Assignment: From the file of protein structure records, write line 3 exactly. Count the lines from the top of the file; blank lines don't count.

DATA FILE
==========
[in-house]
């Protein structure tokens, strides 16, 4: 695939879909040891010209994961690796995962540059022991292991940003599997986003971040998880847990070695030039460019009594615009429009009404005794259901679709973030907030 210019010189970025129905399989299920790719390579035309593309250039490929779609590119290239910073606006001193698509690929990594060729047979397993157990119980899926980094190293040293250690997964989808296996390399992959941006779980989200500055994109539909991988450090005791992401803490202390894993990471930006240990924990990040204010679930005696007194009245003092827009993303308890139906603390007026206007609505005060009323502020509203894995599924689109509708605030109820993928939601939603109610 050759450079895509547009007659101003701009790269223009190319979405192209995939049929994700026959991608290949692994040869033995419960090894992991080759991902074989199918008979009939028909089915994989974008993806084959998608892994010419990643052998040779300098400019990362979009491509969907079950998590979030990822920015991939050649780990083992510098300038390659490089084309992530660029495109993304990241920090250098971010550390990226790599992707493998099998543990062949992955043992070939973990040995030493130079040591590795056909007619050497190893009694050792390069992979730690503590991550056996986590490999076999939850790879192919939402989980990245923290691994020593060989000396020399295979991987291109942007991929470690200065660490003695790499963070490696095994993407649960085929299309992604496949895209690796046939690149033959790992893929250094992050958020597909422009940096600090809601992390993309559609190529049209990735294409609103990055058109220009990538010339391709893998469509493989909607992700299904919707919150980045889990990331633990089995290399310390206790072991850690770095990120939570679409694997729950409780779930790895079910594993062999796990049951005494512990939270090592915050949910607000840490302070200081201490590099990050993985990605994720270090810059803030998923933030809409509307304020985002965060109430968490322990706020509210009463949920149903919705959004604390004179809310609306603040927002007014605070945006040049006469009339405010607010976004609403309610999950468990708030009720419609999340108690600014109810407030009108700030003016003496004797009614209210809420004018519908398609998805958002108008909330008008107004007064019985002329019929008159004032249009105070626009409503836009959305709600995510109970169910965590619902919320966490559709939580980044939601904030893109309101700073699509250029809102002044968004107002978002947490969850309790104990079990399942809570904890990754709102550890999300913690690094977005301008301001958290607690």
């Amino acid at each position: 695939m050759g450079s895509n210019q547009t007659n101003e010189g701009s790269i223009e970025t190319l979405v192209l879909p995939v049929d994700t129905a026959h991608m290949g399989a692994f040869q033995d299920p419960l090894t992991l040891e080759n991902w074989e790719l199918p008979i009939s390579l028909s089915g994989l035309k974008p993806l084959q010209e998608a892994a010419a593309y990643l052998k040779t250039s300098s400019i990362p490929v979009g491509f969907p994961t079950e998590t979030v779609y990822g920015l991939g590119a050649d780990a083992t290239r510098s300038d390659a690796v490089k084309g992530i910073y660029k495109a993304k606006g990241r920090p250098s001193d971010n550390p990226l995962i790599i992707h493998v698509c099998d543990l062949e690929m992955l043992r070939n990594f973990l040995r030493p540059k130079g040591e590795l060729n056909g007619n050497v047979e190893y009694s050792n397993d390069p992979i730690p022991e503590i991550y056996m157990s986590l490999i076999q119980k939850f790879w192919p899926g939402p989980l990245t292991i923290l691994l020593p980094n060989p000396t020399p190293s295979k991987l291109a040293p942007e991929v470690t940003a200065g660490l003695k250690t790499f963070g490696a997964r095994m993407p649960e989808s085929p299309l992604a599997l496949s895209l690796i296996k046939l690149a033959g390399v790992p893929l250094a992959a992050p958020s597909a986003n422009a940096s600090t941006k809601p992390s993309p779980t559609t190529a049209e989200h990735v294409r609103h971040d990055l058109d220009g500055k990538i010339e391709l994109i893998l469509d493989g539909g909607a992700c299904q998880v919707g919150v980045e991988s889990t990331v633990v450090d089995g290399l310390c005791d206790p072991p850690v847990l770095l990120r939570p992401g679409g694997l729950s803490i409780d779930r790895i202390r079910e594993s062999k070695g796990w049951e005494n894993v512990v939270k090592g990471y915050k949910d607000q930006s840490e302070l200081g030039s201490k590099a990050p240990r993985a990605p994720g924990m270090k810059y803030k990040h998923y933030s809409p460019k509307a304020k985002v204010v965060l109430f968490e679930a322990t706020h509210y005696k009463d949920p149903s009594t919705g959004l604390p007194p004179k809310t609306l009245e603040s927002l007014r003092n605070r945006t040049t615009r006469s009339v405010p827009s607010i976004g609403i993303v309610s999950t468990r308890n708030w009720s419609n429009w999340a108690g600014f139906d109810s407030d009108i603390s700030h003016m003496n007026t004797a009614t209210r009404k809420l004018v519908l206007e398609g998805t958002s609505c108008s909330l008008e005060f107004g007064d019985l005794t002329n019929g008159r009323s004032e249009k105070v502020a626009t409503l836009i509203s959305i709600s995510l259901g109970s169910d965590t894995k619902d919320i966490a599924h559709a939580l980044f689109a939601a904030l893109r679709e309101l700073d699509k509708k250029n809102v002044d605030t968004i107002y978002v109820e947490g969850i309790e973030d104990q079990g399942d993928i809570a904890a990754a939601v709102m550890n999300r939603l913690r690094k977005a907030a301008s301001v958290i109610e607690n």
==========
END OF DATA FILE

């Amino acid at each position: 695939m050759g450079s895509n210019q547009t007659n101003e010189g701009s790269i223009e970025t190319l979405v192209l879909p995939v049929d994700t129905a026959h991608m290949g399989a692994f040869q033995d299920p419960l090894t992991l040891e080759n991902w074989e790719l199918p008979i009939s390579l028909s089915g994989l035309k974008p993806l084959q010209e998608a892994a010419a593309y990643l052998k040779t250039s300098s400019i990362p490929v979009g491509f969907p994961t079950e998590t979030v779609y990822g920015l991939g590119a050649d780990a083992t290239r510098s300038d390659a690796v490089k084309g992530i910073y660029k495109a993304k606006g990241r920090p250098s001193d971010n550390p990226l995962i790599i992707h493998v698509c099998d543990l062949e690929m992955l043992r070939n990594f973990l040995r030493p540059k130079g040591e590795l060729n056909g007619n050497v047979e190893y009694s050792n397993d390069p992979i730690p022991e503590i991550y056996m157990s986590l490999i076999q119980k939850f790879w192919p899926g939402p989980l990245t292991i923290l691994l020593p980094n060989p000396t020399p190293s295979k991987l291109a040293p942007e991929v470690t940003a200065g660490l003695k250690t790499f963070g490696a997964r095994m993407p649960e989808s085929p299309l992604a599997l496949s895209l690796i296996k046939l690149a033959g390399v790992p893929l250094a992959a992050p958020s597909a986003n422009a940096s600090t941006k809601p992390s993309p779980t559609t190529a049209e989200h990735v294409r609103h971040d990055l058109d220009g500055k990538i010339e391709l994109i893998l469509d493989g539909g909607a992700c299904q998880v919707g919150v980045e991988s889990t990331v633990v450090d089995g290399l310390c005791d206790p072991p850690v847990l770095l990120r939570p992401g679409g694997l729950s803490i409780d779930r790895i202390r079910e594993s062999k070695g796990w049951e005494n894993v512990v939270k090592g990471y915050k949910d607000q930006s840490e302070l200081g030039s201490k590099a990050p240990r993985a990605p994720g924990m270090k810059y803030k990040h998923y933030s809409p460019k509307a304020k985002v204010v965060l109430f968490e679930a322990t706020h509210y005696k009463d949920p149903s009594t919705g959004l604390p007194p004179k809310t609306l009245e603040s927002l007014r003092n605070r945006t040049t615009r006469s009339v405010p827009s607010i976004g609403i993303v309610s999950t468990r308890n708030w009720s419609n429009w999340a108690g600014f139906d109810s407030d009108i603390s700030h003016m003496n007026t004797a009614t209210r009404k809420l004018v519908l206007e398609g998805t958002s609505c108008s909330l008008e005060f107004g007064d019985l005794t002329n019929g008159r009323s004032e249009k105070v502020a626009t409503l836009i509203s959305i709600s995510l259901g109970s169910d965590t894995k619902d919320i966490a599924h559709a939580l980044f689109a939601a904030l893109r679709e309101l700073d699509k509708k250029n809102v002044d605030t968004i107002y978002v109820e947490g969850i309790e973030d104990q079990g399942d993928i809570a904890a990754a939601v709102m550890n999300r939603l913690r690094k977005a907030a301008s301001v958290i109610e607690n």